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ECU researchers develop crab trap

GREENVILLE, NC   (Apr. 16, 2004)   —   Two ECU scientists earned a regional venture award this month for developing a chemical composite that improves yields for soft shell crabs.

James Reho, a visiting assistant professor in ECU's chemistry department, and Gabe Dough, senior geology major with a minor in business administration, competed in the Five Ventures 2004 competition, an annual university and community entrepreneurship event held April 7 at the University of North Carolina at Charlotte.

Reho and Dough's venture company, Shore Shedders, was developed to improve efficiency and profitability of commercial crabbing through the chemists' composite.

They have since changed the business name to an alternate spelling - Shure Shedders - but the idea remains the same: Replace the traditional soft shell crab trapping method of live baiting with their new composite baiting technique. Simply put, the product will save crabbers "time, money and bites," Reho said.

"We were looking to modernize the way soft crabbing is done today," Reho said. "The time crabbers spend during the peeler season is very valuable. In six to eight weeks these guys can make in excess of $100,000."

Traditional methods lure molting female crabs to pots by using a male crab as bait. Females seek out males for protection and mating during molting.

The Shure Shedders way replaces the male crab with the chemical composite, a time-released concoction designed to mimic the luring capability of the male crab.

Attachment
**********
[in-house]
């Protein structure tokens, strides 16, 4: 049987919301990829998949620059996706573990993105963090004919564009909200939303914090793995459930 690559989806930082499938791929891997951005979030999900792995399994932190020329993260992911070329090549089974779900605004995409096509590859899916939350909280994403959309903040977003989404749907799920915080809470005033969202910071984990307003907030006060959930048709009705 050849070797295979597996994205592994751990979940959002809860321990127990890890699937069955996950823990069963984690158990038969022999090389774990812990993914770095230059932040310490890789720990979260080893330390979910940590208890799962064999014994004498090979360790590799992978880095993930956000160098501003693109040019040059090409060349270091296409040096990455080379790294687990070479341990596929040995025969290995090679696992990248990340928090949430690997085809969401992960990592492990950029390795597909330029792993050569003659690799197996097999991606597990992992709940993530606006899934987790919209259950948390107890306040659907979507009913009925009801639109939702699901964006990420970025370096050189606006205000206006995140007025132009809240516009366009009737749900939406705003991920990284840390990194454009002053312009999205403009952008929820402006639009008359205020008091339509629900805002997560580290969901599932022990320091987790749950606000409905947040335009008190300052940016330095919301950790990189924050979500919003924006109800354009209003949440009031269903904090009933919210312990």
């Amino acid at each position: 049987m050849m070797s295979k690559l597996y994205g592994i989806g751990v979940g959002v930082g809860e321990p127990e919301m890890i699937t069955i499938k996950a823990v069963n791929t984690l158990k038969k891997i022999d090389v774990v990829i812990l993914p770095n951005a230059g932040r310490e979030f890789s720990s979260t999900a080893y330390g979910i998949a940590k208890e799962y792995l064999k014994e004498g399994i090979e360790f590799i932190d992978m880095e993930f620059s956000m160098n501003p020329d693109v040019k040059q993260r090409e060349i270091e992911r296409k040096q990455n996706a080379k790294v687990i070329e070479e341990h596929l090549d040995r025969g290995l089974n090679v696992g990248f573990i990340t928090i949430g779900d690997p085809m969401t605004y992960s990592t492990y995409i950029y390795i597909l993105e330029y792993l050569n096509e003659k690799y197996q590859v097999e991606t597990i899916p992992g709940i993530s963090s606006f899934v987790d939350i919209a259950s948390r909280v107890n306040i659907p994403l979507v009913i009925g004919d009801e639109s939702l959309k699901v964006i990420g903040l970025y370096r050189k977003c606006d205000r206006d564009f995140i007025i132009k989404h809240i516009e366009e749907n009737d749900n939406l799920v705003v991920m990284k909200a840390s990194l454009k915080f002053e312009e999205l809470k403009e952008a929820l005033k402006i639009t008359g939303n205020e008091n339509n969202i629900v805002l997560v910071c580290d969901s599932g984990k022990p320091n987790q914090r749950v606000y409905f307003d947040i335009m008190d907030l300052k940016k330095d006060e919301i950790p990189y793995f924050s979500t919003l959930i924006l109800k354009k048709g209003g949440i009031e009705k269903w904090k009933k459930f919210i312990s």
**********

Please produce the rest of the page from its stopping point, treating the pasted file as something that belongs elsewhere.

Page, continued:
Using the chemical in lieu of the male circumvents the need to harvest bait crabs during shedding season, thus saving time and money, said Reho.

The budding company, founded by Reho and Dough, will develop and commercialize the crab-catching composite. With its May-June season, North Carolina has the single largest harvest of soft crabs, according to the U.S. Department of Commerce. The state's soft shell crabbing industry makes up almost half of the $65 million industry, according to the Department of Commerce.

The Five Ventures 2004 competition focuses on essential qualities of a successful business. Open to new business ventures that have an affiliation with a university in North Carolina or South Carolina, participants were required to compete against one another with their entrepreneur business plans.

Five companies were selected as the "Five Ventures," and will receive legal, accounting, marketing and management services for their start-up ventures.

The finalist teams competed for the overall winner status in six rounds of technical questions, including underlying technology; products and services; management and human resources; sales, marketing and customer relations; strategic partnerships; legal and accounting; and venture capital financing.

Shure Shedders won three out of six rounds of the competition and were named the overall winners with a prize total of $6,500.

The Small Business Technology Development Center and ECU's Office of Technology Transfer provided extensive counseling services to Shure Shedders in preparation of the competition.

With a patent pending on their secret composite, the team plans on conducting extensive field research this summer with a goal of having the project out on the market by the summer of 2005.




 


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